BESA President focuses on showcasing excellence
Building Engineering Services Association (BESA) president Tim Hopkinson (picture left) focused on showcasing excellence at the President’s Lunch event on 28th September. He also officially launched the Association’s Future Leaders initiative.
The lunch took place at the Leadenhall Building, dubbed ‘the cheesegrater’ when it opened due to its distinctive appearance. Hopkinson took the opportunity to highlight the importance of BESA members in delivering visionary construction projects.
“This is a brilliant architectural vision and an astonishing feat of structural engineering. But it is building engineering services that bring it to life, make it function and make it suitable for events such as this,” he commented.
Hopkins pointed out that the industry must learn to showcase excellence: “We all have a part to play in raising the profile of the industry, using buildings like this to explain why our profession is so important; why it makes a difference; and why it also represents a great career opportunity for ambitious young people.”
Hopkinson warned that the poor image of building services, and construction as a whole, is damaging on many levels. “We struggle to attract people of all genders, from certain ethnic backgrounds; and many with disabilities who would thrive in our sector. The negative image of our sector continues to deprive us of our share of the best and brightest.”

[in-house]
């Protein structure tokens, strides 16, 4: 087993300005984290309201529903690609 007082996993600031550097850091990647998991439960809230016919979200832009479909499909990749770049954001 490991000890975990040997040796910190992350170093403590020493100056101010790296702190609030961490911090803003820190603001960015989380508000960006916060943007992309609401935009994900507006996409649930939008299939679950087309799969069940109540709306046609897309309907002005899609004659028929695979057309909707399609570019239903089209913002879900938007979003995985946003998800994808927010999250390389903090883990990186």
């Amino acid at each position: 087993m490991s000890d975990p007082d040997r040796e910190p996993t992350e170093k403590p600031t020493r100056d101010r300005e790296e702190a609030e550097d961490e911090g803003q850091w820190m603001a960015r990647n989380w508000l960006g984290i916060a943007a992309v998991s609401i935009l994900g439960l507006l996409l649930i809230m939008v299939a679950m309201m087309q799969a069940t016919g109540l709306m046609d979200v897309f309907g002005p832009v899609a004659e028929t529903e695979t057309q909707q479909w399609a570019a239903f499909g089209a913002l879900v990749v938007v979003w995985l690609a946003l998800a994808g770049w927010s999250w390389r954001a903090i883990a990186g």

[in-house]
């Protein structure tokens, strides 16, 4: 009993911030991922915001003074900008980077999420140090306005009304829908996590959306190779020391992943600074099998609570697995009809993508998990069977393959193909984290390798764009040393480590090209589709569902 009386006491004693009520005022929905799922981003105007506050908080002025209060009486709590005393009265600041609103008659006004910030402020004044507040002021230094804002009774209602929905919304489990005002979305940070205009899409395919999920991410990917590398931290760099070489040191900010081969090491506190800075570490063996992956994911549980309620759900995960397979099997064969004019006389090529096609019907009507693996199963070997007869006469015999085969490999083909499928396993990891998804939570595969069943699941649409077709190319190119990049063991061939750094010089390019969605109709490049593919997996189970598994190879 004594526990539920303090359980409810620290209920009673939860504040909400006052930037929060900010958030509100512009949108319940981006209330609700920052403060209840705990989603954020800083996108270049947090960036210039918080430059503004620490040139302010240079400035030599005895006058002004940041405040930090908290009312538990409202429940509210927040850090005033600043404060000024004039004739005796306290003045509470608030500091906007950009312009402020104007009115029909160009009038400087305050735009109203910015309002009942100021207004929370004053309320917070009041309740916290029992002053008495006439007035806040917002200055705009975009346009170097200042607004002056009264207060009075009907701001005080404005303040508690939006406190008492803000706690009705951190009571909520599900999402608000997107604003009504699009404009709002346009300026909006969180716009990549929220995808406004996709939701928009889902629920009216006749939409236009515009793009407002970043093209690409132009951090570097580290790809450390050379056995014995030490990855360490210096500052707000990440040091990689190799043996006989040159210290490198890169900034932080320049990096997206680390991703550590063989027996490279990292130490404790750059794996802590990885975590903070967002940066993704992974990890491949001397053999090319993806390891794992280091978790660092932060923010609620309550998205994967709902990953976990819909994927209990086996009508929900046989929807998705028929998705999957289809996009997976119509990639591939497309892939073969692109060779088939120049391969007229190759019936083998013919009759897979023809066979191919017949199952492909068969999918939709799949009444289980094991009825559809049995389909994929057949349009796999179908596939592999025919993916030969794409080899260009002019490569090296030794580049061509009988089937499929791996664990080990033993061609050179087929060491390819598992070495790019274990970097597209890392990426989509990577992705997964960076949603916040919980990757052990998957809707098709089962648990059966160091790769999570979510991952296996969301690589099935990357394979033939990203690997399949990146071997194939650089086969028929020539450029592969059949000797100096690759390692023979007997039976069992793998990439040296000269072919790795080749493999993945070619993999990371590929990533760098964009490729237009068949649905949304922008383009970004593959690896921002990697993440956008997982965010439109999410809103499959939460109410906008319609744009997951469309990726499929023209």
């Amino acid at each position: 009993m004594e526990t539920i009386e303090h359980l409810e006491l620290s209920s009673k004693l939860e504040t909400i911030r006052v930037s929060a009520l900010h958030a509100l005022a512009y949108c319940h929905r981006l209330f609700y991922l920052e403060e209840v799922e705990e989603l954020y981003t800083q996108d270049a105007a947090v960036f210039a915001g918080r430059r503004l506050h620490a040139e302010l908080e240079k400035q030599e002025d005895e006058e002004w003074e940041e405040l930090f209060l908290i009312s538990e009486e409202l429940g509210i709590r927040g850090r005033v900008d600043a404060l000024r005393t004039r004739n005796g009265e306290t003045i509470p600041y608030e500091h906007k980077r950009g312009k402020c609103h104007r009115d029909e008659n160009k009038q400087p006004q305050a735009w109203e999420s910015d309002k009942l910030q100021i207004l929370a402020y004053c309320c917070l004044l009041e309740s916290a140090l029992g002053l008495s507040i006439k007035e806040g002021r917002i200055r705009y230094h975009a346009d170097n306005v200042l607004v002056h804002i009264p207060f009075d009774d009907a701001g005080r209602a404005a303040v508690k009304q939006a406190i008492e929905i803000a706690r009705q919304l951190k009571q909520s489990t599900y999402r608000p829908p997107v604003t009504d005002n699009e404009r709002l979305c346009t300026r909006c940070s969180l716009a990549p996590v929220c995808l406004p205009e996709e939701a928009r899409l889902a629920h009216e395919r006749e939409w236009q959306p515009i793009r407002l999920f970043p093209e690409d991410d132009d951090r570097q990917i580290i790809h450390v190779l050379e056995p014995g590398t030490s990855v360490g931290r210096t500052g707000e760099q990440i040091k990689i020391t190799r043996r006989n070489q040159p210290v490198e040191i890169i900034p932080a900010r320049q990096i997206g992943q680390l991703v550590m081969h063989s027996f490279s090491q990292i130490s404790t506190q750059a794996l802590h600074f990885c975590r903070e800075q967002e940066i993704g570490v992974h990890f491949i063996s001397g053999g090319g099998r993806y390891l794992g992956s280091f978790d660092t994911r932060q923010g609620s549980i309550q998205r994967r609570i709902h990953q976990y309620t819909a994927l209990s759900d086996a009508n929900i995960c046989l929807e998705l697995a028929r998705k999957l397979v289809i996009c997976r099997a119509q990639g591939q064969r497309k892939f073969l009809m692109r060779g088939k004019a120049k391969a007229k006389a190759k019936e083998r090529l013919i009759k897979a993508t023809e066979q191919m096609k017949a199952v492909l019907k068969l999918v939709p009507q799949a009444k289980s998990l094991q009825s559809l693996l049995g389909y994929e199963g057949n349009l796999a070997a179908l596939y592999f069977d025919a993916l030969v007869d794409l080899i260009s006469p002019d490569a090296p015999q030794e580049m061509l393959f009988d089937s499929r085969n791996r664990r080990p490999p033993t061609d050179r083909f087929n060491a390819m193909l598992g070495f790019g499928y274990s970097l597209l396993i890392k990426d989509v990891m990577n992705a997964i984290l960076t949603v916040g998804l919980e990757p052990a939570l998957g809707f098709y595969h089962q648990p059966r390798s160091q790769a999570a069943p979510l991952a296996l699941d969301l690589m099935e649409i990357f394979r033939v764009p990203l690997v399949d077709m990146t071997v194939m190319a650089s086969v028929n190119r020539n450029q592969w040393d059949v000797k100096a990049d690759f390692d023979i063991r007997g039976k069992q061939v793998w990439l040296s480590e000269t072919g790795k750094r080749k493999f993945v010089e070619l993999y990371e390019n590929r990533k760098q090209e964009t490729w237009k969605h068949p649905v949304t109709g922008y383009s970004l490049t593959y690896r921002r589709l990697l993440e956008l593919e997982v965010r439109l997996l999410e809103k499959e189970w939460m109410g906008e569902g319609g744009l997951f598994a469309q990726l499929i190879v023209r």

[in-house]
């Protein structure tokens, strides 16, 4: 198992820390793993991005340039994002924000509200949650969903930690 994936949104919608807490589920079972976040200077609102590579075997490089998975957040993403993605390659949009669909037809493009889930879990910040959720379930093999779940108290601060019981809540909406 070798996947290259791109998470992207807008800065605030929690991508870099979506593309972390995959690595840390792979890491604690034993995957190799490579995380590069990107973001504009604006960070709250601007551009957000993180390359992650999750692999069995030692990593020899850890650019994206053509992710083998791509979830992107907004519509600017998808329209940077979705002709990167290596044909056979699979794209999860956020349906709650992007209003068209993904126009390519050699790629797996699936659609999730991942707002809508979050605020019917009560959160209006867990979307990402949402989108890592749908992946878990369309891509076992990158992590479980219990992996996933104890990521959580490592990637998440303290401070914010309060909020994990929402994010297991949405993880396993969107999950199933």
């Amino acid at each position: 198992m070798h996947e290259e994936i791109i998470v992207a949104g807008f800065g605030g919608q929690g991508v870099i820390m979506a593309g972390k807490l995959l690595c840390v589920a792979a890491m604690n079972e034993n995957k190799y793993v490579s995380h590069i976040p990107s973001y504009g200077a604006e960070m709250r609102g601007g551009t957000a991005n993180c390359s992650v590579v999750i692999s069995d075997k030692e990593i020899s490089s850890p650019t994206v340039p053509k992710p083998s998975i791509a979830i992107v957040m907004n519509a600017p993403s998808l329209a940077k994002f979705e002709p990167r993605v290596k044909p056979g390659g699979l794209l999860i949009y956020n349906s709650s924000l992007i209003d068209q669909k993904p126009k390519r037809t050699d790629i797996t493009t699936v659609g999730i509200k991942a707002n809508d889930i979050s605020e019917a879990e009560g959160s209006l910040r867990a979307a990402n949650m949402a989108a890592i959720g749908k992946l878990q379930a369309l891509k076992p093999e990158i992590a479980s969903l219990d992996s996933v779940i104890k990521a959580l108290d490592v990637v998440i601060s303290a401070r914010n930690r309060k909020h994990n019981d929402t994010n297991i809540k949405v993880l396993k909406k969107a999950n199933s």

The industry continues to suffer from under-investment in skills and training, as well as what Hopkins described as: “a woeful record on collaboration and reluctance to embrace digital technology.”
Perhaps reflecting the recent criticism of Lord Adonis (see 'BESA slams Adonis' criticism of industry's worries over margins' in the News section ), Hopkins brought up the problem of low margins: “Despite the continual push to drive down upfront prices and to ‘value engineer’ designs to strip out costs, construction is notoriously unprofitable.
“A number of large Tier One contractors have recently gone public about the fact that the margins they make are not sustainable. They say that, unless firms can get their margins up above 5%, the sector’s whole future is at stake. A much more collaborative alternative is therefore essential for our collective futures.”
The launch of the Future Leaders initiative reflects Hopkins’ ambition to bring the industry to solutions such as greater use of digital tools, and to attract the young people to the sector who will naturally drive the required changes.
“The latest digital technology is at our fingertips and can be used to deliver the very best building projects effectively. Our future generation will take those things and make them the norm. We must listen to them and guide them because in a few years this industry will be theirs.”